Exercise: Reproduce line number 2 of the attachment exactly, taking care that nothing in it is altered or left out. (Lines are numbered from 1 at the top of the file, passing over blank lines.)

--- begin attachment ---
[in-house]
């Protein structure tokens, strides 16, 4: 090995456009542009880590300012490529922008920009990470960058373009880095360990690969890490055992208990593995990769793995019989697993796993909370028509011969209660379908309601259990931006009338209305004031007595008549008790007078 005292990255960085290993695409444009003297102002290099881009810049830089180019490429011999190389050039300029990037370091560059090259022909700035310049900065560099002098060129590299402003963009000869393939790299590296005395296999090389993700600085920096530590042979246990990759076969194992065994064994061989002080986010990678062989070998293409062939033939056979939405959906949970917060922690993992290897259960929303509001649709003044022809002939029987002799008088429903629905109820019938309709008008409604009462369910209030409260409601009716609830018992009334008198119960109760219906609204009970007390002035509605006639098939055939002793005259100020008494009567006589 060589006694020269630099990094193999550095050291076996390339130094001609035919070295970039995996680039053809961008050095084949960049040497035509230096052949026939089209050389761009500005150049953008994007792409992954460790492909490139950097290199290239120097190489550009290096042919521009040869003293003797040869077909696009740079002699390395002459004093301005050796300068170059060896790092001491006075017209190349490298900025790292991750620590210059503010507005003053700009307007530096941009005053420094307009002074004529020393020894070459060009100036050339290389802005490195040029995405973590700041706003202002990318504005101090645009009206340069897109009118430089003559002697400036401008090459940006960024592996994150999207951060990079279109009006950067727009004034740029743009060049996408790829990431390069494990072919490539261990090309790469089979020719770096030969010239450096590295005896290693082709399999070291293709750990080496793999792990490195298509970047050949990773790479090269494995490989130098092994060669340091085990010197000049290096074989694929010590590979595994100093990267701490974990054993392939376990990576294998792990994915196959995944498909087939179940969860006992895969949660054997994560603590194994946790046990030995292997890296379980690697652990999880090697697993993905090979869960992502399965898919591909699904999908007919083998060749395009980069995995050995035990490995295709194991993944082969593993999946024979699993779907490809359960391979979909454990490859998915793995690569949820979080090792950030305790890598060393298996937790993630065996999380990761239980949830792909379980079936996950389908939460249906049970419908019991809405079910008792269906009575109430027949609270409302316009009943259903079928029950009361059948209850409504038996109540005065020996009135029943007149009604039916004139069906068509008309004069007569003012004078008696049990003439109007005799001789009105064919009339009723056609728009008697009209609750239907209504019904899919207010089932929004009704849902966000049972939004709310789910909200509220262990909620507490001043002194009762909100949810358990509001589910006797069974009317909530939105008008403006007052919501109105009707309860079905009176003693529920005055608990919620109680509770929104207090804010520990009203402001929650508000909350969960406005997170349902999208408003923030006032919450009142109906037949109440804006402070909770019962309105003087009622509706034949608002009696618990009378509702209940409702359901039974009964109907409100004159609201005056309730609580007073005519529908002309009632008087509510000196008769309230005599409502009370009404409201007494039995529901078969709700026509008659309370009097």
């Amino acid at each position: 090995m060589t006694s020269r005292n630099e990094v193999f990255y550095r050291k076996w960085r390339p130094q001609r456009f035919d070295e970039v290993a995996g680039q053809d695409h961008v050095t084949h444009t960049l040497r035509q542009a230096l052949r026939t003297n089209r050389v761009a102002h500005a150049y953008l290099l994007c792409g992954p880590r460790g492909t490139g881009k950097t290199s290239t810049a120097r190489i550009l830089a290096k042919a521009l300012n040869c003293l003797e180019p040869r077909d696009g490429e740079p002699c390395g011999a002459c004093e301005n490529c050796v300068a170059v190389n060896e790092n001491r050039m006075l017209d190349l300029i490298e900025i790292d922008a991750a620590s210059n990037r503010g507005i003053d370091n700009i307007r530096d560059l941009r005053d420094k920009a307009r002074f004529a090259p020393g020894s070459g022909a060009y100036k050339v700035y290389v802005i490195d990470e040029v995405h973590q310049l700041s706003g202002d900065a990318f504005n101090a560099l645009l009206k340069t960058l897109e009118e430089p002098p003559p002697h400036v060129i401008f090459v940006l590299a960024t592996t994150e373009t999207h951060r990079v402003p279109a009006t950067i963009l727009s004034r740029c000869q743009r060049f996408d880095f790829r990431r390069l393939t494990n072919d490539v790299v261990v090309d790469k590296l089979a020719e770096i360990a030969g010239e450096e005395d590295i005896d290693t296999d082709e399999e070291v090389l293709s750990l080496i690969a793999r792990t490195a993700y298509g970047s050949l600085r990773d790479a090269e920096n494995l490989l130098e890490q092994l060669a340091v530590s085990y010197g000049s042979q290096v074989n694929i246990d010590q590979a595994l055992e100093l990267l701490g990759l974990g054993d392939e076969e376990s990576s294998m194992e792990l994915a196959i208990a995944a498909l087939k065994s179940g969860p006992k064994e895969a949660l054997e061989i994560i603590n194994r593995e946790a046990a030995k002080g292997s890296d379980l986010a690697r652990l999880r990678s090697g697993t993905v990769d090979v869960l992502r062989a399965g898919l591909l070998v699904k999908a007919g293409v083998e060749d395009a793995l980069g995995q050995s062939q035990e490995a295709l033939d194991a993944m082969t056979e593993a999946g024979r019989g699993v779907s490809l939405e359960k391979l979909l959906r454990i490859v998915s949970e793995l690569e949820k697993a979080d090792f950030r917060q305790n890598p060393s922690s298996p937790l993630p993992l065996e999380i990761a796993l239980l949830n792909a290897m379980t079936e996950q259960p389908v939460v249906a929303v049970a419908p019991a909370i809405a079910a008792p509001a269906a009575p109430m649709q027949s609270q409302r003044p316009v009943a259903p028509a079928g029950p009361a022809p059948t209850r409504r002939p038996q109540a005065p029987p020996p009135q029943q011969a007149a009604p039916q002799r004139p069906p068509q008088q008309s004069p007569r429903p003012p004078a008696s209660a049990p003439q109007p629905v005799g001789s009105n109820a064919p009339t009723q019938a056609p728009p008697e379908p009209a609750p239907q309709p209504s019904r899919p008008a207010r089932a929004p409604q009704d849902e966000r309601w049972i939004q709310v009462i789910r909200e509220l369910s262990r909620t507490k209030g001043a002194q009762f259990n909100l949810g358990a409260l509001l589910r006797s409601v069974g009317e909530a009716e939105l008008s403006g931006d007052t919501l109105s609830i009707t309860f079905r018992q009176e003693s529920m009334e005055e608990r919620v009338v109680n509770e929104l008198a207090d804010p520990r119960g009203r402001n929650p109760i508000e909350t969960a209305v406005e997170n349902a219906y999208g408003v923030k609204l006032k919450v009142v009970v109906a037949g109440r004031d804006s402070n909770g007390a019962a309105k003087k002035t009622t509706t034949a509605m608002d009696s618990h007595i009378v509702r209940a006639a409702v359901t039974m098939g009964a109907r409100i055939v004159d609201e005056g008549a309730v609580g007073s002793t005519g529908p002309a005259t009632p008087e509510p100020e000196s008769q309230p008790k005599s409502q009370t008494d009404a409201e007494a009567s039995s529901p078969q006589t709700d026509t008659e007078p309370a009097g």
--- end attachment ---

């Protein structure tokens, strides 16, 4: 090995456009542009880590300012490529922008920009990470960058373009880095360990690969890490055992208990593995990769793995019989697993796993909370028509011969209660379908309601259990931006009338209305004031007595008549008790007078 005292990255960085290993695409444009003297102002290099881009810049830089180019490429011999190389050039300029990037370091560059090259022909700035310049900065560099002098060129590299402003963009000869393939790299590296005395296999090389993700600085920096530590042979246990990759076969194992065994064994061989002080986010990678062989070998293409062939033939056979939405959906949970917060922690993992290897259960929303509001649709003044022809002939029987002799008088429903629905109820019938309709008008409604009462369910209030409260409601009716609830018992009334008198119960109760219906609204009970007390002035509605006639098939055939002793005259100020008494009567006589 060589006694020269630099990094193999550095050291076996390339130094001609035919070295970039995996680039053809961008050095084949960049040497035509230096052949026939089209050389761009500005150049953008994007792409992954460790492909490139950097290199290239120097190489550009290096042919521009040869003293003797040869077909696009740079002699390395002459004093301005050796300068170059060896790092001491006075017209190349490298900025790292991750620590210059503010507005003053700009307007530096941009005053420094307009002074004529020393020894070459060009100036050339290389802005490195040029995405973590700041706003202002990318504005101090645009009206340069897109009118430089003559002697400036401008090459940006960024592996994150999207951060990079279109009006950067727009004034740029743009060049996408790829990431390069494990072919490539261990090309790469089979020719770096030969010239450096590295005896290693082709399999070291293709750990080496793999792990490195298509970047050949990773790479090269494995490989130098092994060669340091085990010197000049290096074989694929010590590979595994100093990267701490974990054993392939376990990576294998792990994915196959995944498909087939179940969860006992895969949660054997994560603590194994946790046990030995292997890296379980690697652990999880090697697993993905090979869960992502399965898919591909699904999908007919083998060749395009980069995995050995035990490995295709194991993944082969593993999946024979699993779907490809359960391979979909454990490859998915793995690569949820979080090792950030305790890598060393298996937790993630065996999380990761239980949830792909379980079936996950389908939460249906049970419908019991809405079910008792269906009575109430027949609270409302316009009943259903079928029950009361059948209850409504038996109540005065020996009135029943007149009604039916004139069906068509008309004069007569003012004078008696049990003439109007005799001789009105064919009339009723056609728009008697009209609750239907209504019904899919207010089932929004009704849902966000049972939004709310789910909200509220262990909620507490001043002194009762909100949810358990509001589910006797069974009317909530939105008008403006007052919501109105009707309860079905009176003693529920005055608990919620109680509770929104207090804010520990009203402001929650508000909350969960406005997170349902999208408003923030006032919450009142109906037949109440804006402070909770019962309105003087009622509706034949608002009696618990009378509702209940409702359901039974009964109907409100004159609201005056309730609580007073005519529908002309009632008087509510000196008769309230005599409502009370009404409201007494039995529901078969709700026509008659309370009097």